Written by Keith Bunin
Directed by Alexandre Aja
Based on the Joe Hill novel, Horns is about a young man (Daniel Radcliffe) who sprouts horns after his ex-girlfriend (Juno Temple) is murdered and raped. In the hands of director Alexandre Aja (The Hills Have Eyes), one would hope for a mind-bending horror story about good and evil, with a special emphasis on the latter. Unfortunately, with an underdeveloped adapted screenplay (the first feature from screenwriter Keith Bunin), Horns falls short and at best, may become some decent late-night popcorn fodder with a few quotable-because-they’re-awkward lines and a charred-up Daniel Radcliffe with horns.
As a prime suspect, Ignatius “Ig” Perrish has a massive media hubbub following his every move and his whole town taking a moral high ground against the supposed murderer-rapist, although with no concrete evidence at hand. While dealing with his figurative demons, Ig has a consolatory one-night-stand and wakes up with hard nubs on his temples. With these horns, everyone around him reveals their basest thoughts and asks him for approval to follow through on them, in turn following his every command. It’s a very bizarre device that doesn’t pay off on the whole, outside of the revealing confessions from Ig’s father (James Remar) and the local diner waitress with ulterior motives (Heather Graham, in a standout performance). Generally, the people under the horns’ spell sound laughably bizarre at best, but not in an entertaining or “so grotesque it’s interesting” way. This may be Aja’s or Hill’s burden to bear, but these rabid confessionals just do not translate well onscreen.
With such a blatant and underutilized gimmick (the horns themselves), the film also has a few twists and turns that you can see almost a mile away, thanks mostly to overplaying “good vs. evil” and invoking biblical ideas (some quotes scattered here and there) without much of a follow-through. Possibly it’s because of having watched too many Omen movies, but when the lead meets his lady love at the local church as children and then goes on to grow devil horns after she dies, wouldn’t some actual context be nice? It didn’t need to be biblical; even local folklore or made-up mythology would do, but the plot just needed an extra supernatural layer to explain why this seemingly average couple was so special that the laws of God and science bended around them. Maybe it’s as simple as that the two had been in love since first sight and that the ex-girlfriend epitomizes “purity,” with all of the unnecessary pretense and self-sacrifice that term entails. Even so, it’s still puzzling considering how many times the movie refers to her as “pure” that the manifestation of her protective spirit would turn Ig into a red-hot horned monster, albeit with some near-redeeming CGI, and protect her real killer. Although the ending is straightforward, it’s a convoluted, bloody mess getting there, literally and figuratively.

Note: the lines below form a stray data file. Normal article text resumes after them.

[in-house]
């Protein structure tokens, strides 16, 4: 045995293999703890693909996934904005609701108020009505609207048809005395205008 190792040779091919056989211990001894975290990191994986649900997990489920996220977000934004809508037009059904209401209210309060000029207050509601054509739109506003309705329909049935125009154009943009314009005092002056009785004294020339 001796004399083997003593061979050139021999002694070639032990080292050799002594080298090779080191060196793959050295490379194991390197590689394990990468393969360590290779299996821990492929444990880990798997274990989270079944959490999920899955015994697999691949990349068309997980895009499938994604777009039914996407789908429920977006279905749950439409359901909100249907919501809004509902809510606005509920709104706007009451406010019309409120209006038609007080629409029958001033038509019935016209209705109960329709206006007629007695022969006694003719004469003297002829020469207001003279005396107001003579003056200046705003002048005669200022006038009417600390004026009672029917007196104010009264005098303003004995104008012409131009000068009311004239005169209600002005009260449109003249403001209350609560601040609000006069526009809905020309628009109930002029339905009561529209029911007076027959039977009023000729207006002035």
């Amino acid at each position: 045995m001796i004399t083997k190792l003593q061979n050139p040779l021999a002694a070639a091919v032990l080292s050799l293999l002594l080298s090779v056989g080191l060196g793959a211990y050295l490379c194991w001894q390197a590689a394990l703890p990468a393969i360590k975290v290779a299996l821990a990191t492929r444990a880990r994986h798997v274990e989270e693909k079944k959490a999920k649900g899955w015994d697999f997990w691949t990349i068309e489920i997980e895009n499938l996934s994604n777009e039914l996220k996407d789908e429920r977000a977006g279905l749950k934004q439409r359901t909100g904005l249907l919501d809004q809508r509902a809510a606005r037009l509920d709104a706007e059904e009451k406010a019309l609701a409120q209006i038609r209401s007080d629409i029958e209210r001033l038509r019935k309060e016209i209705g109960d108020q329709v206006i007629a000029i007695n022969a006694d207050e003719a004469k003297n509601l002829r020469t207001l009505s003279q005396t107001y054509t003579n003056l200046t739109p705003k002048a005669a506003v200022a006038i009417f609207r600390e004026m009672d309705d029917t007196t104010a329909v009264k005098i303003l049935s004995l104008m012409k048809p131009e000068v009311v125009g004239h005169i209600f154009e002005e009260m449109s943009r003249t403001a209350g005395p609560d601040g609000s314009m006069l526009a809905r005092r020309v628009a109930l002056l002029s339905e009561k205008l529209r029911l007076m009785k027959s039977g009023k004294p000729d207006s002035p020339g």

Bottom line, Horns feels like a demonic Twilight, morbid love triangle and all. However hard the actors tried (Radcliffe in particular) with the wooden script, none of the characters are compelling or even likable. Again, the plot just feels underdeveloped to be dealing with such heady abstract concepts, possibly too wrapped up in neat effects. Too bad they couldn’t have expanded Graham’s character a bit more, which would have added some needed comic relief to a film that takes its characters and itself much too seriously.
– Diana Drumm
The Toronto International Film Festival runs from September 5th to 15th, 2013. For a complete schedule of films, screening times, and ticket information, please visit the official site.